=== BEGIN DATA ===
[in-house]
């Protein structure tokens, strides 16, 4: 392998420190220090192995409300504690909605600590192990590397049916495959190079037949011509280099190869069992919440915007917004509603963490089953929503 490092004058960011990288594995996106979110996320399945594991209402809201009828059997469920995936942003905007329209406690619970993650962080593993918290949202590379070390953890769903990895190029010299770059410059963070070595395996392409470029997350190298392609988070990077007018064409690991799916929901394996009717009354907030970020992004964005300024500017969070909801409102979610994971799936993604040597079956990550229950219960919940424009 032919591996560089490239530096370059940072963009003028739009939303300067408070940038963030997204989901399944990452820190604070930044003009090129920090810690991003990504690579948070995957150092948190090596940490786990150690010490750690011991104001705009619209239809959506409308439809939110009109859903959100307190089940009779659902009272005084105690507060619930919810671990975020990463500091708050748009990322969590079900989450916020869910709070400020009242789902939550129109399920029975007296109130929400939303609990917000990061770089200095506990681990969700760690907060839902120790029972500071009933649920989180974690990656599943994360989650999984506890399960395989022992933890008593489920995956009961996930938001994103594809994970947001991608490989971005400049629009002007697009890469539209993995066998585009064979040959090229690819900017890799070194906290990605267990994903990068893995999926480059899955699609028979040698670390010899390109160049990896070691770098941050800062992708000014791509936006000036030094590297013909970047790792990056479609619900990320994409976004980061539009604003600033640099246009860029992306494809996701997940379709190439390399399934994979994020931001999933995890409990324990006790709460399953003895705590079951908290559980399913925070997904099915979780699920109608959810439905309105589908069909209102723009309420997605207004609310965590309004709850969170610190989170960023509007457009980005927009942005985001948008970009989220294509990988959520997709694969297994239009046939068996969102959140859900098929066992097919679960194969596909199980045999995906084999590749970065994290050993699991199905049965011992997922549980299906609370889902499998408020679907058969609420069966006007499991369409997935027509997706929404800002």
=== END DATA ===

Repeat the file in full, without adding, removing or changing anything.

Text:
[in-house]
């Protein structure tokens, strides 16, 4: 392998420190220090192995409300504690909605600590192990590397049916495959190079037949011509280099190869069992919440915007917004509603963490089953929503 490092004058960011990288594995996106979110996320399945594991209402809201009828059997469920995936942003905007329209406690619970993650962080593993918290949202590379070390953890769903990895190029010299770059410059963070070595395996392409470029997350190298392609988070990077007018064409690991799916929901394996009717009354907030970020992004964005300024500017969070909801409102979610994971799936993604040597079956990550229950219960919940424009 032919591996560089490239530096370059940072963009003028739009939303300067408070940038963030997204989901399944990452820190604070930044003009090129920090810690991003990504690579948070995957150092948190090596940490786990150690010490750690011991104001705009619209239809959506409308439809939110009109859903959100307190089940009779659902009272005084105690507060619930919810671990975020990463500091708050748009990322969590079900989450916020869910709070400020009242789902939550129109399920029975007296109130929400939303609990917000990061770089200095506990681990969700760690907060839902120790029972500071009933649920989180974690990656599943994360989650999984506890399960395989022992933890008593489920995956009961996930938001994103594809994970947001991608490989971005400049629009002007697009890469539209993995066998585009064979040959090229690819900017890799070194906290990605267990994903990068893995999926480059899955699609028979040698670390010899390109160049990896070691770098941050800062992708000014791509936006000036030094590297013909970047790792990056479609619900990320994409976004980061539009604003600033640099246009860029992306494809996701997940379709190439390399399934994979994020931001999933995890409990324990006790709460399953003895705590079951908290559980399913925070997904099915979780699920109608959810439905309105589908069909209102723009309420997605207004609310965590309004709850969170610190989170960023509007457009980005927009942005985001948008970009989220294509990988959520997709694969297994239009046939068996969102959140859900098929066992097919679960194969596909199980045999995906084999590749970065994290050993699991199905049965011992997922549980299906609370889902499998408020679907058969609420069966006007499991369409997935027509997706929404800002």